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mia farrow

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November 25, 2009

Excellent article by by Andrew Heavens

There was a time when visits to Darfur were uncertain affairs, fraught with danger. These days, as long as you travel with the right people and stick strictly to the right route, they can be as comfortable as a coach trip. Darfur has got used to hosting visitors in the six years since it became one of the world's best known conflict zones. North Darfur's governor Osman Kebir told Tuesday's trip he had welcomed about 800 delegations since July 2006, which would make about one a day. One official was overheard referring to El Fasher's "red carpet camps" where residents turn out to welcome party after party. Critics question the use of these Darfur day-trips, especially around El Fasher, which is a world away from the region's remaining badlands. It might have been interesting to find out what the residents of Abu Shouk themselves thought about the quick consultation. But this journalist and a colleague were quickly brought back into line when we tried to sneak out of the police compound and walk to the edge of the actual camp.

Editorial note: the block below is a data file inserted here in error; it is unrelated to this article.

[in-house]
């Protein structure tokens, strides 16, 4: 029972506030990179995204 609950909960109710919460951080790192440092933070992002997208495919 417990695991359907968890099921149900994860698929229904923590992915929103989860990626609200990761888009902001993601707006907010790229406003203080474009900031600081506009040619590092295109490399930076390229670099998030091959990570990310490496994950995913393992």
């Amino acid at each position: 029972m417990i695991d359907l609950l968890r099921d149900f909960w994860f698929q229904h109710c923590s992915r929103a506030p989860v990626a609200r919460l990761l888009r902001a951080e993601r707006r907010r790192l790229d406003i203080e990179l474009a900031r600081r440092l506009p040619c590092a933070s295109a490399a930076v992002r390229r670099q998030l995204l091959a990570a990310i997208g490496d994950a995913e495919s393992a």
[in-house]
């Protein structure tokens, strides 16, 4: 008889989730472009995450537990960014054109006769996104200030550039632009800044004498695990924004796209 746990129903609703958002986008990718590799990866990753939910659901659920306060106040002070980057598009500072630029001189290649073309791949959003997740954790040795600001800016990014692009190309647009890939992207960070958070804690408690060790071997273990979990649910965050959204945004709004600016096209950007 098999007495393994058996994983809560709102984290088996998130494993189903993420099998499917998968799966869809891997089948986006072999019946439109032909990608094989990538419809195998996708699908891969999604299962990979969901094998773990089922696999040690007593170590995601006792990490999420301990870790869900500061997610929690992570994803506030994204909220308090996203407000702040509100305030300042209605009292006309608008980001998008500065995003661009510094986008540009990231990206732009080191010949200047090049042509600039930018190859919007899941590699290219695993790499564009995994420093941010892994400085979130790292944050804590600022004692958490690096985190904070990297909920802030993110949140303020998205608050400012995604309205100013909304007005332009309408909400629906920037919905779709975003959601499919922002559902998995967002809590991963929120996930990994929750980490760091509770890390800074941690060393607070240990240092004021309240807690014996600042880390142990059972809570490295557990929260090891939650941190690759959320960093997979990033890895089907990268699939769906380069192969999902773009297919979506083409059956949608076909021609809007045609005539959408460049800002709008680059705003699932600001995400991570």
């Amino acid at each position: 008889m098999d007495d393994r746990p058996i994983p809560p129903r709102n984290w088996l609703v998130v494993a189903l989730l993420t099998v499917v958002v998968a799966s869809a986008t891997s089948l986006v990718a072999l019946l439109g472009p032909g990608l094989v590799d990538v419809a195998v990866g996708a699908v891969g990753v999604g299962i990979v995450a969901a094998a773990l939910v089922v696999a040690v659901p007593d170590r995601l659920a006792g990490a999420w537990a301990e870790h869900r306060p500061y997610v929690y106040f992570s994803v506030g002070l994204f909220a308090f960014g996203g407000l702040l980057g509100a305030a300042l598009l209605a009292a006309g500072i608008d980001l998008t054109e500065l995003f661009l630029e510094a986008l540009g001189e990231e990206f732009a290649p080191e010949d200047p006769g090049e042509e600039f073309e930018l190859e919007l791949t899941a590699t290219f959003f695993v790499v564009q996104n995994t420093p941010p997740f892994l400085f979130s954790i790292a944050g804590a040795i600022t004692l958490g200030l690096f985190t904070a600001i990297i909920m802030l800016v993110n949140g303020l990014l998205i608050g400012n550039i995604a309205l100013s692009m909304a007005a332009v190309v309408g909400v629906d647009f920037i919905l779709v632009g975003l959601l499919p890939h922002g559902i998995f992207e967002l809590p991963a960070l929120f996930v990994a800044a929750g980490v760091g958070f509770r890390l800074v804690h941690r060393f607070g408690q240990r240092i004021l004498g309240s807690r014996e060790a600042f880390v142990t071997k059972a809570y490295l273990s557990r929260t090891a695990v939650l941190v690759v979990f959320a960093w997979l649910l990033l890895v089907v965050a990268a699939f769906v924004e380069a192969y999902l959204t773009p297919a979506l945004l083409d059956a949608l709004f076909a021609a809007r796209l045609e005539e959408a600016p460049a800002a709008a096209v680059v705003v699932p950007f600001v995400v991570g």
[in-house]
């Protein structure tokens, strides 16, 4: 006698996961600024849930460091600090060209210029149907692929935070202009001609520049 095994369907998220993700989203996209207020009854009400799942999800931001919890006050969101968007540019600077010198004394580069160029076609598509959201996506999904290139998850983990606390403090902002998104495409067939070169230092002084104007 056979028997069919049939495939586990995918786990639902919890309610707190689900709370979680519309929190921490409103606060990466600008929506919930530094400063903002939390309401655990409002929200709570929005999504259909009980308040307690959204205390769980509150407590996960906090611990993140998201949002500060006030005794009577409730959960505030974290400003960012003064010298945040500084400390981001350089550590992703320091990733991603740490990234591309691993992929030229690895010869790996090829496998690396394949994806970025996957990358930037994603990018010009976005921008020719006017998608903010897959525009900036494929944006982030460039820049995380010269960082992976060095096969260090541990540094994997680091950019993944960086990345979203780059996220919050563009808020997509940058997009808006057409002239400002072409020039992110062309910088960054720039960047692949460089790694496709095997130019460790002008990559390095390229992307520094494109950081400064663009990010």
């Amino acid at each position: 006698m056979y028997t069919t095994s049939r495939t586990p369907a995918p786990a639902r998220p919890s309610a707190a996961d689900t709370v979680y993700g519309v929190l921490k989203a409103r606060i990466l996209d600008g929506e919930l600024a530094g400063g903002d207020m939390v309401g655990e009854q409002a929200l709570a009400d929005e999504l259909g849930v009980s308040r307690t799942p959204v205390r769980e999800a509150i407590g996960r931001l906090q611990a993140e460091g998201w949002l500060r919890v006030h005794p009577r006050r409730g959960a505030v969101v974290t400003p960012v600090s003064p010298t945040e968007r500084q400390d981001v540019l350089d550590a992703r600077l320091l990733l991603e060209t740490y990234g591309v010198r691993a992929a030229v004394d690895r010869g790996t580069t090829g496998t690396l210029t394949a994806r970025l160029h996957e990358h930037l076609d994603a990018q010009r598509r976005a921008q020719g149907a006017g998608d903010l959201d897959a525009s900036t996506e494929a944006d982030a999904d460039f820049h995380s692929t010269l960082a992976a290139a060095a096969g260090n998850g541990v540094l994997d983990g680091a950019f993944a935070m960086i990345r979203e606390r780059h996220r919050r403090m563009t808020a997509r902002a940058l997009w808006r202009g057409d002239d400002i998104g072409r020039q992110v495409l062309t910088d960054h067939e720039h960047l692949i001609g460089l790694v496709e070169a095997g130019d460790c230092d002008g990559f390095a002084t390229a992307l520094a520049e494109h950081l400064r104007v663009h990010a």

"You can't go there, what are you doing?" asked one of the officials with the AU group. "You might speak to the wrong people.¦ And why are you making things more complicated for us than they already are?"
Link to the complete article
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